. out of which the action arose.13  To the extent that there could
be  any  conceivable  legal basis for Webers  damages  claim,  it
clearly  arose  out  of  the  same  transaction  (Webers  alleged
stabbing) and is thus properly barred.
     B.   Webers New Claim Against the Three Named Defendants  Is
          Also Barred.
          Webers  fourth complaint is different in  two  material
respects  from  his  previous  three,  in  that  he  added  three
individually  named  defendants  Judge Michalski  (who  dismissed
Webers  first complaint), Judge Morse (who dismissed  the  second
and  third  complaints), and Assistant Attorney  General  Vermont
and  he  added a new claim.  Webers new claim, pertaining to  the
individual  named defendants, states: Defendants have engaged  in
obstruction  of justice.  Not only do they know about  the  crime
and  stubbornly  refuse to assist in its prosecution,  they  have
engaged  in  retribution against Plaintiff for trying  to  attain
basic,   fair   justice.   To  the  extent  that  Weber   alleges
obstruction of justice, this allegation may properly be construed
as  an  abuse of process claim.14  A party alleging an  abuse  of
process  claim  must prove that the defendant used legal  process
for an end other than that which it was designed to accomplish.15
          The  superior court dismissed Webers complaint  without
discussion of Webers new claim or the addition of the  three  new
named  defendants.  But because Webers new claim is barred  as  a
result  of judicial immunity and for failure to state a cause  of
action,  we  conclude  that the superior court  did  not  err  in
dismissing Webers fourth complaint.
          1.   Judicial immunity precludes Webers claims against Judge
               Morse and Judge Michalski.
          1.   Judicial immunity protects judges from liability for their
judicial  acts,  and hence a judge will only  be  liable  if  the
judges  actions were not judicial or were outside of  the  judges
subject  matter jurisdiction.16  No allegation was made,  nor  is
there  any  evidence  which would support  the  contention,  that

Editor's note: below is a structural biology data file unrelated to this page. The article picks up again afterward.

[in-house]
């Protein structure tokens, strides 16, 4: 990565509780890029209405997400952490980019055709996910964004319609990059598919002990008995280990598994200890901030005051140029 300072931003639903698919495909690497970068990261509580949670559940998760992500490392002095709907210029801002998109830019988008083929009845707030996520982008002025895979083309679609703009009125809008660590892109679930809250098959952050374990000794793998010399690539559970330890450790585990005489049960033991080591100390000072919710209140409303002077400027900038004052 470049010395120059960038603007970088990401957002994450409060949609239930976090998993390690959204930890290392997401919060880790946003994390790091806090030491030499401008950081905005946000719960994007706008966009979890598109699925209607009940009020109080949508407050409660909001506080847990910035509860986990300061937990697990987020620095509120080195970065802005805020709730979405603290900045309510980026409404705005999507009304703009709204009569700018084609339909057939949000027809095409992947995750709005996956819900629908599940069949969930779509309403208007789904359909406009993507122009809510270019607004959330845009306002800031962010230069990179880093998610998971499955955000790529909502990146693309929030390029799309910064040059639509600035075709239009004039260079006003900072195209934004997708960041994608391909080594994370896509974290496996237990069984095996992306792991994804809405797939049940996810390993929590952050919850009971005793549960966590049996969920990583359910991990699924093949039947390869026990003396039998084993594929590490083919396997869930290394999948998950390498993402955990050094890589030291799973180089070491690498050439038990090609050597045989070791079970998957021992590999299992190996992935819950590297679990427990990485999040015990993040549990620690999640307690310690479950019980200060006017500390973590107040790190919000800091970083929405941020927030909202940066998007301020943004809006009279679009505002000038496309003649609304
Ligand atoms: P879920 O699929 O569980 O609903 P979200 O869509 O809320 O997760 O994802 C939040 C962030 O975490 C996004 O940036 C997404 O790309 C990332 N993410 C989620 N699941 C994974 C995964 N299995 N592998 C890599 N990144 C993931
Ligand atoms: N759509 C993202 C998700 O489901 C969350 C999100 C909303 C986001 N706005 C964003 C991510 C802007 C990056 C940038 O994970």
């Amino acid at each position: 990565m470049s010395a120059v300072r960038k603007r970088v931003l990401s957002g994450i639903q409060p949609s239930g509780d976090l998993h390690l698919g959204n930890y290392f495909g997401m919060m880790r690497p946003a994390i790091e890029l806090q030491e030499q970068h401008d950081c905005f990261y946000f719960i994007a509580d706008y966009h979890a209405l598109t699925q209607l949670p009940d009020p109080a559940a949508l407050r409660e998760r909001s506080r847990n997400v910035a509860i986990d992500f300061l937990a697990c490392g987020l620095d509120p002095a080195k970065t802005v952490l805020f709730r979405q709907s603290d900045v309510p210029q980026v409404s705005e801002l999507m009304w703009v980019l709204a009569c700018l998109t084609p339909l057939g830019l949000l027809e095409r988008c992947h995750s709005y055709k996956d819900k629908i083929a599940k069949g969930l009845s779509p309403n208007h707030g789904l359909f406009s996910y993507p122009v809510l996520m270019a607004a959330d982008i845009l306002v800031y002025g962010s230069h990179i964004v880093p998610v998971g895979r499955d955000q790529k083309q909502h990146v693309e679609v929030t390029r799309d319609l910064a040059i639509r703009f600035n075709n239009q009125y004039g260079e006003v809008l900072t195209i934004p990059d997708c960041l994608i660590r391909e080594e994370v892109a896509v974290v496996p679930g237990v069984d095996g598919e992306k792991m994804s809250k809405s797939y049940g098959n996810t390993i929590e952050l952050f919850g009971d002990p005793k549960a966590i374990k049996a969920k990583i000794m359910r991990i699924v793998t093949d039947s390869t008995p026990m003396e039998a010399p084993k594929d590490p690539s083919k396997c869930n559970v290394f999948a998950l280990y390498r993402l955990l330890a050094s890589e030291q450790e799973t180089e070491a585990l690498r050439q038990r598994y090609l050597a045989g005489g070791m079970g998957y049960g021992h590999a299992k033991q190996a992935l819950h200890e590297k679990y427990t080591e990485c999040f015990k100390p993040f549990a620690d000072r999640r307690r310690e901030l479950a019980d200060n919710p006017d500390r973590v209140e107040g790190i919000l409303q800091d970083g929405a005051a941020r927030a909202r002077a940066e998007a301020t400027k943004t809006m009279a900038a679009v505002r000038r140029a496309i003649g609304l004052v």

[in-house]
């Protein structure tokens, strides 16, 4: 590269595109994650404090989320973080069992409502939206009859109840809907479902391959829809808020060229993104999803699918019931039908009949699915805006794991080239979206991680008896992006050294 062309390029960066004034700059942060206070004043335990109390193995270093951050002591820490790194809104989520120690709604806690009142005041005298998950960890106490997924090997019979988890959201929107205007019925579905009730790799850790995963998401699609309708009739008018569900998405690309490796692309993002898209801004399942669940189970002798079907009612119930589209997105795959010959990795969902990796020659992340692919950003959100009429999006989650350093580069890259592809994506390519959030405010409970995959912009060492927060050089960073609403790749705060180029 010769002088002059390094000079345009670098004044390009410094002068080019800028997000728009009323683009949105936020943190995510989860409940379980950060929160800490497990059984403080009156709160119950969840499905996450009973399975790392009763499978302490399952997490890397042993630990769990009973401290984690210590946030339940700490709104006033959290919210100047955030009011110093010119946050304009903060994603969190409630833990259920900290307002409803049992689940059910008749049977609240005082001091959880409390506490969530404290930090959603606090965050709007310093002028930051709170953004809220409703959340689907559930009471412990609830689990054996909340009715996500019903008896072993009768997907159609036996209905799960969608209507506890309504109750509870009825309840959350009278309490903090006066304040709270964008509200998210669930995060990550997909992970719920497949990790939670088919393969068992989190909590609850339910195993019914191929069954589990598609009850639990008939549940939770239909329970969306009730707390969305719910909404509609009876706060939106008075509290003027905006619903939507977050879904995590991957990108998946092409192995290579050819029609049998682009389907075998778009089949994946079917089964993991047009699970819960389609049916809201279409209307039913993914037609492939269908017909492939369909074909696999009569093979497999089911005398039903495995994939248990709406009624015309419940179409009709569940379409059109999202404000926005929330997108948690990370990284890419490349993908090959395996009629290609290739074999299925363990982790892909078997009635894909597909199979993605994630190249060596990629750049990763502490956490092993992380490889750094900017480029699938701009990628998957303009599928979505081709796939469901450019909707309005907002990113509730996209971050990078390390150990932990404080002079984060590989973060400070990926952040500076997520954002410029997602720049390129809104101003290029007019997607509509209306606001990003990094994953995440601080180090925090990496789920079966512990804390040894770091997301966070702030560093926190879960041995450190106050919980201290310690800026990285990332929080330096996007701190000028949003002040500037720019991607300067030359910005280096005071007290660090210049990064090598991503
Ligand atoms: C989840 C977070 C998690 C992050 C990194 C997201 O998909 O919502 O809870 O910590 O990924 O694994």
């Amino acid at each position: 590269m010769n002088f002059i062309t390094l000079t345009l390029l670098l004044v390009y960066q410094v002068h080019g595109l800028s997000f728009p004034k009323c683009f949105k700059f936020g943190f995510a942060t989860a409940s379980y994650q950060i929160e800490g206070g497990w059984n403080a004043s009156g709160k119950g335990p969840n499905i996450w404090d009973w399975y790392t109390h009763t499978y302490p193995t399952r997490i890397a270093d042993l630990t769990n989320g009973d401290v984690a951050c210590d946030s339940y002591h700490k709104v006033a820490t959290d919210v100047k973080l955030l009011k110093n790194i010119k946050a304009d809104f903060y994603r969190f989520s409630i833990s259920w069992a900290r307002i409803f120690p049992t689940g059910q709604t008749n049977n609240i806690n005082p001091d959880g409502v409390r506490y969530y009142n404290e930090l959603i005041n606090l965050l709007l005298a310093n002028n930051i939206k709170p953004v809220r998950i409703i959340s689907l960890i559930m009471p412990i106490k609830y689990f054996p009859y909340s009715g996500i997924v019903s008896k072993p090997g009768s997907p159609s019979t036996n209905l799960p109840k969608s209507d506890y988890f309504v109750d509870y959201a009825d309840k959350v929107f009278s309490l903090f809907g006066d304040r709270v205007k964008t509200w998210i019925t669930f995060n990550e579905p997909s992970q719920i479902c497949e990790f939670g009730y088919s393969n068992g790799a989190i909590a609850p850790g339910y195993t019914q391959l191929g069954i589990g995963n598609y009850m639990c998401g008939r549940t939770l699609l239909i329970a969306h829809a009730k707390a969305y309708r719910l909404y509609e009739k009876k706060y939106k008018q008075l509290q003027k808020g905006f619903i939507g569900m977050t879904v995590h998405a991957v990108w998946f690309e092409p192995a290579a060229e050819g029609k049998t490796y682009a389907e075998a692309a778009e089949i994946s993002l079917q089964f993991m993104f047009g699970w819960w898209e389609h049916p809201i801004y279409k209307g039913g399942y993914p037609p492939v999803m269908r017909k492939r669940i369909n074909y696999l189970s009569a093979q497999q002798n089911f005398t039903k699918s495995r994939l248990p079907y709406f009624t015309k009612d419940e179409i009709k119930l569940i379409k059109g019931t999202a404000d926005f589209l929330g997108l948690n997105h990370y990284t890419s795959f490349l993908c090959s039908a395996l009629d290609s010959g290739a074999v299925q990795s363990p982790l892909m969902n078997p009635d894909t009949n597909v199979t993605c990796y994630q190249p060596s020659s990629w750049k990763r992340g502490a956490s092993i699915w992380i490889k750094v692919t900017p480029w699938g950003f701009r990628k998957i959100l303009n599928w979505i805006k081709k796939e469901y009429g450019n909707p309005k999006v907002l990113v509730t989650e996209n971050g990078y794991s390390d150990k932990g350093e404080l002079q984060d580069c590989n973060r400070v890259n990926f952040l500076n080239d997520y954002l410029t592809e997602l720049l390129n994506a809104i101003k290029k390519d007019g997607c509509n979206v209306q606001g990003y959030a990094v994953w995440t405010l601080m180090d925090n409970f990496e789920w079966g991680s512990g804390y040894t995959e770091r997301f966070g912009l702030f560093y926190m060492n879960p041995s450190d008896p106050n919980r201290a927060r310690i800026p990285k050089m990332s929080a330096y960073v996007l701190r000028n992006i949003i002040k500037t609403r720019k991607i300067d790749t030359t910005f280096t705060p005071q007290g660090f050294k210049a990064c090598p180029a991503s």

either judge acted outside of his judicial capacity in dismissing
Webers  complaints.  Indeed, the only action Weber  complains  of
pertains  to  the  judges substantive decisions  to  dismiss  his
complaints, decisions which are properly within the scope and are
a  routine  exercise  of  a  judges jurisdiction  and  authority.
Webers  claims  against  both  judges  are  therefore  barred  by
judicial   immunity.   Although  the  superior  court   did   not
explicitly base its decision on these grounds, we may  affirm  on
          2.   Webers claim against Assistant Attorney General Vermont is
               barred for failure to state a claim.
          Webers   abuse  of  process  claim  against   Assistant
Attorney General Vermont is also barred for failure to allege any
facts  that  would give rise to an abuse of process claim.18   An
          abuse of process claim requires two distinct elements: first, an
ulterior  purpose, and second, a willful act in the  use  of  the
process not proper in the regular conduct of the proceeding.19  In
other words:
          [A]n  action for abuse of process is intended
          to  prevent parties from using litigation  to
          pursue objectives other than those claimed in
          the suit, such as using a courts process as a
          weapon  to  compel another  party  to  pay  a
          different  debt  or to take  some  action  or
          refrain from it.  Thus the essence of a cause
          of   action  for  abuse  of  process   is   a
          perversion of the process to accomplish  some
          improper purpose.[20]
Weber,  however, points to no act to support his  claim,  instead
making a general allegation that defendants know about the  crime
and stubbornly refuse to assist in its prosecution, and that they
have  engaged in retribution against [Weber] for trying to attain
basic,  fair  justice.   The only willful  act  implicit  in  his
allegation  is the motion to dismiss Webers repeated  complaints.
But  in  Meidinger v. Koniag21 we held that actions taken in  the
regular  course of litigation . . . cannot be a proper basis  for
an  abuse of process claim.22  Vermonts action of filing a motion
to dismiss a complaint initiated by Weber is a routine step taken